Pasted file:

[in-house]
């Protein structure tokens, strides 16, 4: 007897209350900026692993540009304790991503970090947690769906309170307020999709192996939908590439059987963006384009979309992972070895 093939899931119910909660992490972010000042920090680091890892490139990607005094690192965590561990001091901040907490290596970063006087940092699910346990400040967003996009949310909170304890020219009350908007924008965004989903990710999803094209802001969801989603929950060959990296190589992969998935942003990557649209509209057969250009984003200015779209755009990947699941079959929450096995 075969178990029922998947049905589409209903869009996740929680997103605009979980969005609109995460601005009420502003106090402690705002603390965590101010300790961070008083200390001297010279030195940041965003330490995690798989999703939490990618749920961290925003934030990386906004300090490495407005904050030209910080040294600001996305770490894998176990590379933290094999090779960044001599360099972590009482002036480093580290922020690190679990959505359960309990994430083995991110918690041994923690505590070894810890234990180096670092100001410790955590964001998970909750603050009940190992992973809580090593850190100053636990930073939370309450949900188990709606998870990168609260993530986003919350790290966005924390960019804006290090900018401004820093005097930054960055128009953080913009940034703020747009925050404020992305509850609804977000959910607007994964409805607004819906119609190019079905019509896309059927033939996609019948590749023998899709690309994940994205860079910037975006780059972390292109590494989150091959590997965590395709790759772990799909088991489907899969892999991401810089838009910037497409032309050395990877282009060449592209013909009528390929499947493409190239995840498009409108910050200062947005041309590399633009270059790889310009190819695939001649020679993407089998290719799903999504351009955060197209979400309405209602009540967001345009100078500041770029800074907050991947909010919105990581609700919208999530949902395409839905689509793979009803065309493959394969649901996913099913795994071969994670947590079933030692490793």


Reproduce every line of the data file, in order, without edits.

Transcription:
[in-house]
């Protein structure tokens, strides 16, 4: 007897209350900026692993540009304790991503970090947690769906309170307020999709192996939908590439059987963006384009979309992972070895 093939899931119910909660992490972010000042920090680091890892490139990607005094690192965590561990001091901040907490290596970063006087940092699910346990400040967003996009949310909170304890020219009350908007924008965004989903990710999803094209802001969801989603929950060959990296190589992969998935942003990557649209509209057969250009984003200015779209755009990947699941079959929450096995 075969178990029922998947049905589409209903869009996740929680997103605009979980969005609109995460601005009420502003106090402690705002603390965590101010300790961070008083200390001297010279030195940041965003330490995690798989999703939490990618749920961290925003934030990386906004300090490495407005904050030209910080040294600001996305770490894998176990590379933290094999090779960044001599360099972590009482002036480093580290922020690190679990959505359960309990994430083995991110918690041994923690505590070894810890234990180096670092100001410790955590964001998970909750603050009940190992992973809580090593850190100053636990930073939370309450949900188990709606998870990168609260993530986003919350790290966005924390960019804006290090900018401004820093005097930054960055128009953080913009940034703020747009925050404020992305509850609804977000959910607007994964409805607004819906119609190019079905019509896309059927033939996609019948590749023998899709690309994940994205860079910037975006780059972390292109590494989150091959590997965590395709790759772990799909088991489907899969892999991401810089838009910037497409032309050395990877282009060449592209013909009528390929499947493409190239995840498009409108910050200062947005041309590399633009270059790889310009190819695939001649020679993407089998290719799903999504351009955060197209979400309405209602009540967001345009100078500041770029800074907050991947909010919105990581609700919208999530949902395409839905689509793979009803065309493959394969649901996913099913795994071969994670947590079933030692490793």